Sunday, 29 March 2015

Sunday March 29, 2015 Making Libraries More Accessible

As our population ages, one of the most important parts of the Thunder Bay Public Library will be to provide service to those who cannot visit or use the library in the traditional sense. Our current long term program Home Service is designed to deliver books or audio-materials to seniors, as well as those with mobility issues or long-term illness. Home Service is provided through the Brodie and Waverley branches, which select and deliver materials. Volunteers or family members bring items to patrons in either their own homes or care facilities. Materials covered under Home Service include regular books, large print books, magazines and audio-book materials in CD, playaway or Mp3 formats. We also deliver musical CDs. Unfortunately, DVD movies are not included due to the short loan period of these items.

Our virtual resource database Overdrive can be used to download content on to a regular computer or portable device, and provide access to a multitude of eBooks and e-audiobooks . Hoopla is a relatively new addition to our selection of online services and includes movies, television series, music and audio-books. Home Service is limited to those who require special help but Overdrive and Hoopla are available to all our patrons.

Recently, Thunder Bay Public Library is proud to have become a member library of CELA, the Centre for Equitable Library Access which offers a free online service for print disabled Canadians. Whether it is vision loss, a physical disability or a serious reading disability, CELA can provide access to over 300,000 titles. Accessible formats can be downloaded directly or mailed to the participant. As an access point, we are able to register patrons who qualify with registration services and can provide information for those with questions about CELA. Content from CELA includes books, movies, periodicals and children’s literature. Clients may choose the format that is right for them, including Braille, audio, described videos and e-text. CELA’s collection of accessible eBooks can be read with computers, tablets, smartphones or using Braille displays.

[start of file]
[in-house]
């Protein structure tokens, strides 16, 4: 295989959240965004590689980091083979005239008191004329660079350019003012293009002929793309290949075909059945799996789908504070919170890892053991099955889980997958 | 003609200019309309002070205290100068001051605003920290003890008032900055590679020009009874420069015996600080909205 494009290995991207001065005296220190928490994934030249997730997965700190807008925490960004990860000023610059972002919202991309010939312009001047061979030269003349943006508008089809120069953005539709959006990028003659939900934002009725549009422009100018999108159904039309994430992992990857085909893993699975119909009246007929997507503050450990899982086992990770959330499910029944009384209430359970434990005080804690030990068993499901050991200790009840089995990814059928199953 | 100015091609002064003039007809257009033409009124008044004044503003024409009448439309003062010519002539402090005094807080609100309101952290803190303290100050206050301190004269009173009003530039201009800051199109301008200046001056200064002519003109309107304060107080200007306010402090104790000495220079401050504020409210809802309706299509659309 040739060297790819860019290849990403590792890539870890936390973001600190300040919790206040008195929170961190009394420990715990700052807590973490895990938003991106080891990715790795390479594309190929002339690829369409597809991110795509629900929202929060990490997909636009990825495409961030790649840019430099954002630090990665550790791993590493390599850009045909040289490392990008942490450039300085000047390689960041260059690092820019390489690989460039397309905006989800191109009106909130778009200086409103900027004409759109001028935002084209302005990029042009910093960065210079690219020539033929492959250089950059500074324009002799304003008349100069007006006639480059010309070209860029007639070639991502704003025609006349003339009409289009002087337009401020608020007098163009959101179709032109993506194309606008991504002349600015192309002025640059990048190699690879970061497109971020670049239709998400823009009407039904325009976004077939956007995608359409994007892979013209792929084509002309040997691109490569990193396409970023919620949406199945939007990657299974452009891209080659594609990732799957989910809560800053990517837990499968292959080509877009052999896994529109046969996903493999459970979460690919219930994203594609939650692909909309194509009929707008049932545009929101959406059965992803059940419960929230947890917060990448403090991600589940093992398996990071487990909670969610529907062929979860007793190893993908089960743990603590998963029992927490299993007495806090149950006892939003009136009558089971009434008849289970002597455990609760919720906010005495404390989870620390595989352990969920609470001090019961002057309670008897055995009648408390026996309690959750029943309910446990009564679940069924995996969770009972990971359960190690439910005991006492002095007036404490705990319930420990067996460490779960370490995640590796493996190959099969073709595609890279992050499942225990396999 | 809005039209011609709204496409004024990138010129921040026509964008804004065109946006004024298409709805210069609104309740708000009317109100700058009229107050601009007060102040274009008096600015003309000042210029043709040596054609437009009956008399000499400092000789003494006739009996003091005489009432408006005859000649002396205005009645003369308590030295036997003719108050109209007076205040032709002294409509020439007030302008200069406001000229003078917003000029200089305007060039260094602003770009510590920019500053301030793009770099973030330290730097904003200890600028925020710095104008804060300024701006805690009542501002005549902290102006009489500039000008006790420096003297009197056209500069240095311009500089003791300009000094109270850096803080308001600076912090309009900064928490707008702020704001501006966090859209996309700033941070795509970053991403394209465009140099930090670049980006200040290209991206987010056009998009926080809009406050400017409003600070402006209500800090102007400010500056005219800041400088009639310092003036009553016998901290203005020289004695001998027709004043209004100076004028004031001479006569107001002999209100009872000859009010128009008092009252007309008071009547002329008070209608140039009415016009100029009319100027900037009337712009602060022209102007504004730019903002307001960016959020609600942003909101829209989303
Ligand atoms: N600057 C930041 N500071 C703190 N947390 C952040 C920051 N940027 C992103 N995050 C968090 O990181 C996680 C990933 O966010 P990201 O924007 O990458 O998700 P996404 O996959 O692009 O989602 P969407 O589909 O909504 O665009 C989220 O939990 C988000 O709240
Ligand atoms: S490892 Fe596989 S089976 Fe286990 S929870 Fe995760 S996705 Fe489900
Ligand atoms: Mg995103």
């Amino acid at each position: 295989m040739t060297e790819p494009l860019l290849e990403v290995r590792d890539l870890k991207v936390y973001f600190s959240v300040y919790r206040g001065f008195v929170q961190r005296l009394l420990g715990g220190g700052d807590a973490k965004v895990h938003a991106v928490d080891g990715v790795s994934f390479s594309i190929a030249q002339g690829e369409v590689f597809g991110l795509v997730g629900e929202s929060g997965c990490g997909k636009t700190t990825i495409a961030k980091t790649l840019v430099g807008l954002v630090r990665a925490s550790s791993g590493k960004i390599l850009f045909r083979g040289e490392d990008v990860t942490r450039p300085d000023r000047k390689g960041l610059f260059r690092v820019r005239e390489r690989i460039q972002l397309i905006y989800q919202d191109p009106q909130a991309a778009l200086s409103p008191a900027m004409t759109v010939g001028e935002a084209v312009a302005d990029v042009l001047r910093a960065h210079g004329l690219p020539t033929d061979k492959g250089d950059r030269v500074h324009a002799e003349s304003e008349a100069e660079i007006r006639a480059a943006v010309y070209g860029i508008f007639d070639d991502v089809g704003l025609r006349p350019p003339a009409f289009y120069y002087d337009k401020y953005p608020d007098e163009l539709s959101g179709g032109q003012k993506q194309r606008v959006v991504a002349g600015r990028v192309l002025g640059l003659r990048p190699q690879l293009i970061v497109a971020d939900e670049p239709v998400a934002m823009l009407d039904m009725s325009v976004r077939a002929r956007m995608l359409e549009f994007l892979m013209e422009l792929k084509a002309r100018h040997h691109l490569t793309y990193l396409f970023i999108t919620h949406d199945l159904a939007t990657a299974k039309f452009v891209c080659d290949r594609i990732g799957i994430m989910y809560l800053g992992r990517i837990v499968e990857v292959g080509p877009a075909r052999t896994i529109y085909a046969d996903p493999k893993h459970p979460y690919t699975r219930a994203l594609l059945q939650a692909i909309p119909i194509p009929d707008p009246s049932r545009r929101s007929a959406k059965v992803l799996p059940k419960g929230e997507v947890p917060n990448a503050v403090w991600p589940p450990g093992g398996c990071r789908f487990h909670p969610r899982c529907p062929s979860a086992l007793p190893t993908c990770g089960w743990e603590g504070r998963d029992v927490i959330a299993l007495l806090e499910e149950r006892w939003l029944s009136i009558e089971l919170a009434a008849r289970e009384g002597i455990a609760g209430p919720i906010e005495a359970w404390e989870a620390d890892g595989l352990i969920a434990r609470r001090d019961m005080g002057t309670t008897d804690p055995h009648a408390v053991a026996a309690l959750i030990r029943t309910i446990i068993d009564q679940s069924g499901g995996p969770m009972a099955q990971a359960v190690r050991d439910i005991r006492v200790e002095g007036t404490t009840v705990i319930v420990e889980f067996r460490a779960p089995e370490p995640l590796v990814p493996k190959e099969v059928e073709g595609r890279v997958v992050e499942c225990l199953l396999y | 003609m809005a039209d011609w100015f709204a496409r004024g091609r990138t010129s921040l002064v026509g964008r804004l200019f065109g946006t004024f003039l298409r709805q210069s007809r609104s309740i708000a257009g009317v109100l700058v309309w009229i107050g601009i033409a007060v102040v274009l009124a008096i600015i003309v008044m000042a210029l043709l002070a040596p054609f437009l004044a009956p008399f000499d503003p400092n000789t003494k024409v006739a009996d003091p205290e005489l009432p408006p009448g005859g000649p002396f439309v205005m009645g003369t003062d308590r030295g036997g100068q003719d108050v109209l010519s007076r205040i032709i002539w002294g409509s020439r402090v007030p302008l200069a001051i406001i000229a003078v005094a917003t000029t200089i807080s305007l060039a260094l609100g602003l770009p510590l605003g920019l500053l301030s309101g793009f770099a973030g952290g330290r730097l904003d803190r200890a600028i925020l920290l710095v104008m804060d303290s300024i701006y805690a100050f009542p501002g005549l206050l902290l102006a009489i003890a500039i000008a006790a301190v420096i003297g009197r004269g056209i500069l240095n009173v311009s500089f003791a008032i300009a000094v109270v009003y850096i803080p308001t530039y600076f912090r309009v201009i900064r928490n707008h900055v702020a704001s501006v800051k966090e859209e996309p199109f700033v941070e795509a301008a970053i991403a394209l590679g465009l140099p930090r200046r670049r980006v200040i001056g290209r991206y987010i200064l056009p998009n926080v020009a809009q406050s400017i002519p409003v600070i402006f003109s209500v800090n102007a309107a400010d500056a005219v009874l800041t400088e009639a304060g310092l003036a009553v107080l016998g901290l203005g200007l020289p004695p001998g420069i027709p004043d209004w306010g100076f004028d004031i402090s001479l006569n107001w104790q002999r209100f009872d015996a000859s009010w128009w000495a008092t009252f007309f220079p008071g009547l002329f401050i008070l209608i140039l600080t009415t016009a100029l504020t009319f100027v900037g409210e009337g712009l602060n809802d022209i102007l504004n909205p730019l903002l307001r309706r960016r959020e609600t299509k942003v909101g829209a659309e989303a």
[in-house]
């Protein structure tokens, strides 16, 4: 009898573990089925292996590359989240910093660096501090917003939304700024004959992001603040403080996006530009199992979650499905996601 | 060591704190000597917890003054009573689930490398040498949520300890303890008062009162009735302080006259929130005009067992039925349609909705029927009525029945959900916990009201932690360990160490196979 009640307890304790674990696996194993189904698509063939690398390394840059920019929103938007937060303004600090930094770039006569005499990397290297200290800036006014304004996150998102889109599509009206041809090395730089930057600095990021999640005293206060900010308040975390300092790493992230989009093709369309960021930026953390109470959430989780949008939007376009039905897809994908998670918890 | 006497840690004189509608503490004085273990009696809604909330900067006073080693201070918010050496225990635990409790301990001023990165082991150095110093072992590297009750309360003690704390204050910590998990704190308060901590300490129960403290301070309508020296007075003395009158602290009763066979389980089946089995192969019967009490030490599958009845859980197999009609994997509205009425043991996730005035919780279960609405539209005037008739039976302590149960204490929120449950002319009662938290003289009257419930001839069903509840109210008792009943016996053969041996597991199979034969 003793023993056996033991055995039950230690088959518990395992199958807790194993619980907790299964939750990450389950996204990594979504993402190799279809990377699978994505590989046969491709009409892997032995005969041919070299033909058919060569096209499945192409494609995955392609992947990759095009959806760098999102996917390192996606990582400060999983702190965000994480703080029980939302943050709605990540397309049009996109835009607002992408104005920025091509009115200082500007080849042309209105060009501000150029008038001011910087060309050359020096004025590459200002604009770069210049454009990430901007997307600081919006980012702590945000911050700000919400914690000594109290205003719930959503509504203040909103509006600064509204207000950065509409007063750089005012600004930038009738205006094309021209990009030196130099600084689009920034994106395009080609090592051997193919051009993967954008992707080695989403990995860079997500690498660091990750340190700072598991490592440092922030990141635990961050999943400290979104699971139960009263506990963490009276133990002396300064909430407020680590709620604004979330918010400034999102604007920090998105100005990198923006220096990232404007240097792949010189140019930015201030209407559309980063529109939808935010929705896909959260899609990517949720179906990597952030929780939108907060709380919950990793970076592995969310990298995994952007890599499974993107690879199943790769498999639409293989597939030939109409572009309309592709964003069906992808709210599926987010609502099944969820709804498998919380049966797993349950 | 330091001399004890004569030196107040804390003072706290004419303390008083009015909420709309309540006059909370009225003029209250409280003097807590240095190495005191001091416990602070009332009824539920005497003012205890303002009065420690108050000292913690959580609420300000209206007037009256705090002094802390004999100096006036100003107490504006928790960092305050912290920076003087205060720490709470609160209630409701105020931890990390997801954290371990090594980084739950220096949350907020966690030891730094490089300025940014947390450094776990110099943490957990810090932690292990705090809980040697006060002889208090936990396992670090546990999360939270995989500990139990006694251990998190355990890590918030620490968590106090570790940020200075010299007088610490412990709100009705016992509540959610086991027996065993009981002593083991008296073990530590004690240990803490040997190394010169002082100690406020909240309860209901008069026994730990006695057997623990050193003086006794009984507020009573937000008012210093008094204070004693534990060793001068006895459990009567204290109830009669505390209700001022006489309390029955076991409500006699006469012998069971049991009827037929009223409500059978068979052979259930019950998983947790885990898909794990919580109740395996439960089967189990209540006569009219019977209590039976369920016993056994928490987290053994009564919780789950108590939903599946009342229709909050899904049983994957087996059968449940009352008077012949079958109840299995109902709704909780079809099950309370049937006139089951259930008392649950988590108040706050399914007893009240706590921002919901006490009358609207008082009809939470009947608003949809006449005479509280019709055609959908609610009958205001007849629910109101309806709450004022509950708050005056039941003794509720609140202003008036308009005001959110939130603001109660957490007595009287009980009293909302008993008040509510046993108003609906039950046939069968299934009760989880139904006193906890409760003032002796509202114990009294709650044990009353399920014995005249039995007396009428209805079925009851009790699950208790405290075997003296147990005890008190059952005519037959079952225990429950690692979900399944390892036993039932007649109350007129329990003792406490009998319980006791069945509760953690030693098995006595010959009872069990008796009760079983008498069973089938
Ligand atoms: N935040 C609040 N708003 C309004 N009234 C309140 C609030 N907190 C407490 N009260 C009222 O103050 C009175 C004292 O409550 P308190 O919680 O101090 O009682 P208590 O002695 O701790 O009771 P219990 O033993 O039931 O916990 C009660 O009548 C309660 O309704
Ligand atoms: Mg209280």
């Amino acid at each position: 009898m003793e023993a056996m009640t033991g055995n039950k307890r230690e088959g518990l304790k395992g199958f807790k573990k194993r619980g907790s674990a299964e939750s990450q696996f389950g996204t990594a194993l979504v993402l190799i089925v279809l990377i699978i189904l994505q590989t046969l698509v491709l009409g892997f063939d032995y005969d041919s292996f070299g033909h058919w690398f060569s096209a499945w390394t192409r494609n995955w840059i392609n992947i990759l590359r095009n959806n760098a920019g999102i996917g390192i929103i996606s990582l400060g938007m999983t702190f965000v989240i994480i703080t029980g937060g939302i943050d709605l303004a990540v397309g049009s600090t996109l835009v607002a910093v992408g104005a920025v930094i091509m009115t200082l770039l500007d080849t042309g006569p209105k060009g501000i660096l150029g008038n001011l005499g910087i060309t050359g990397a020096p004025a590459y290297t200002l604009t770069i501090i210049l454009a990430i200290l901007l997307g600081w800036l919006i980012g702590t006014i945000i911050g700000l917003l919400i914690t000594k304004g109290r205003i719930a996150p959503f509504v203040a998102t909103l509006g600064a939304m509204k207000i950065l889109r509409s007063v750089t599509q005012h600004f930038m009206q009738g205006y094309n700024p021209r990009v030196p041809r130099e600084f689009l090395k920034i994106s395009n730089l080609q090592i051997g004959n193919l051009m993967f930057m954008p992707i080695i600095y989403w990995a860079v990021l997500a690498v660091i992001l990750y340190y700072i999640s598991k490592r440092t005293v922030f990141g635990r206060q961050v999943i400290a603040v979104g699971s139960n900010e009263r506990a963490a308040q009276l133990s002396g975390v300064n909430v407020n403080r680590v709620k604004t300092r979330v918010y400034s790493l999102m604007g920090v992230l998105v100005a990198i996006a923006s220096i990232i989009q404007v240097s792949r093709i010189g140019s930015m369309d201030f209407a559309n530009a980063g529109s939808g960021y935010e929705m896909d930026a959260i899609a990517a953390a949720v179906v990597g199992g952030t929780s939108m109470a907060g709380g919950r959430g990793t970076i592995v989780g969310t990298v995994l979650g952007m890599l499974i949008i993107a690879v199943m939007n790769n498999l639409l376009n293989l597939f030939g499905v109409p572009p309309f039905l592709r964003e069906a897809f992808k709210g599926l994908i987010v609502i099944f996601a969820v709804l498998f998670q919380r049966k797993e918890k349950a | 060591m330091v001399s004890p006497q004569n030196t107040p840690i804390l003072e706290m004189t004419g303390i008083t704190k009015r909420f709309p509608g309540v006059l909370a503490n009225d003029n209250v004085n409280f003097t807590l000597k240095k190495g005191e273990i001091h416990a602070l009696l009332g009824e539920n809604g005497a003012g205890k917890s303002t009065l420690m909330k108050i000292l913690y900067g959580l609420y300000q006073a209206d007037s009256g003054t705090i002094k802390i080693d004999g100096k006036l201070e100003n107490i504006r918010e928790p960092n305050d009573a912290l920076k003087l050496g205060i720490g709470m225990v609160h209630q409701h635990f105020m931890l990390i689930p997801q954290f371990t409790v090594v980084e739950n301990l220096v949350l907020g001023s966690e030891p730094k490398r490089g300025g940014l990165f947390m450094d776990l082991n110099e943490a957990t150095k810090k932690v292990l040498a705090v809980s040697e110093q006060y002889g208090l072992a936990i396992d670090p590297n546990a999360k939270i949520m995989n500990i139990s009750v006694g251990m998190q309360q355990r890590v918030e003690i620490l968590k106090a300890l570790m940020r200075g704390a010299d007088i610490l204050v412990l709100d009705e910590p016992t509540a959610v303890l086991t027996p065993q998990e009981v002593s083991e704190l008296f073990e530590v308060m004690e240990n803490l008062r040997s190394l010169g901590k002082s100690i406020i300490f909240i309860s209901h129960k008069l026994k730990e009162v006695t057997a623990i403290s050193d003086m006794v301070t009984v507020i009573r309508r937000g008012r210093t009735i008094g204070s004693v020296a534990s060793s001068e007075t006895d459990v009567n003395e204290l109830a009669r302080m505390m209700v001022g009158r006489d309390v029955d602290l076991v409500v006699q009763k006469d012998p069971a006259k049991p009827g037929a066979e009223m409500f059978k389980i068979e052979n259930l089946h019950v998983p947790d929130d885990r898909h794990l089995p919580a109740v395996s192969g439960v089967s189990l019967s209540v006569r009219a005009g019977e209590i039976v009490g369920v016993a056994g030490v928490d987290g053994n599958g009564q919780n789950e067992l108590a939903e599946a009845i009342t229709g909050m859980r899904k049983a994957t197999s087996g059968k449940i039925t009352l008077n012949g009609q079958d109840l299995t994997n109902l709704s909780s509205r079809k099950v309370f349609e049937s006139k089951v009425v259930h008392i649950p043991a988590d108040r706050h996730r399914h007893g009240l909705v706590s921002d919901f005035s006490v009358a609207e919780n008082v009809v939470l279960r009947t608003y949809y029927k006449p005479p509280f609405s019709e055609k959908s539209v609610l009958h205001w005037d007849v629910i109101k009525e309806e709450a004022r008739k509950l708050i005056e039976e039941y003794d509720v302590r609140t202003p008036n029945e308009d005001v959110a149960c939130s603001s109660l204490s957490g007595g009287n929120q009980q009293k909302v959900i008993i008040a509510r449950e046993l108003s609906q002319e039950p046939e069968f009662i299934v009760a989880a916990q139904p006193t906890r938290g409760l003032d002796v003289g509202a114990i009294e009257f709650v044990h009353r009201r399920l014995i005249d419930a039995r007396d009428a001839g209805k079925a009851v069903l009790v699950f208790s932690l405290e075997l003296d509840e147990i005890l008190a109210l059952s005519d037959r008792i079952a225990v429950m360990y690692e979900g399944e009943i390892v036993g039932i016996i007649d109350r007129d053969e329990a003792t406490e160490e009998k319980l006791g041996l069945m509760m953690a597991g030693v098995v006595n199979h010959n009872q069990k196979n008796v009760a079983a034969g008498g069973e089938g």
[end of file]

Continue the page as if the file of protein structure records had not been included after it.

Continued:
CELA itself has entered into a partnership with US-based Bookshare. By registering for CELA membership, clients have access free of charge to Bookshare, which in the US charges members for access to the hundreds of thousands to titles that they have available. Print-disabled patrons of member Canadian public libraries who register can enjoy unlimited downloads of Bookshare titles with no expiration dates, and also have access to free reading technologies and apps. Both CELA and Bookshare encourage clients of all ages by providing a wide range of materials at many different reading levels.

Further information can be found on the website or for specific information about Home Service, CELA or Bookshare please contact Andrew in the Northward at 807-345-8275, ext. 6821 or for service in the Southward, call Lori at 807-345-8275, ext. 7259. To use Overdrive or Hoopla, there are excellent instructions on our website, and personal sessions for those that may require more assistance.

For general information or to browse the selections, check out

Lori Kauzlarick

Sunday, 22 March 2015

Sunday March 22, 2015 eBooks

 eBooks, or "electronic books" are, according to Oxford Dictionary:  "an electronic version of a printed book that can be read on a computer or handheld device designed specifically for this purpose."  When eBooks first became popular there was a lot of debate about whether they would replace traditional or "paper" books, and which was superior.  I think both formats have their advantages, and personally I read both.  Most adults, at this point in history, grew up without eBooks and therefore many have emotional connections and special memories around physical books.  It will be interesting to see if "digital natives", those who were born in the digital age, will have a different view of physical books. 

I met a woman who was going on a sailing holiday, and as you can imagine was not allowed much luggage.  She was thrilled to learn she could bring an eBook reader loaded with books, rather than sacrifice luggage space for bulky books.  Being able to pack light is one great advantage of eBooks!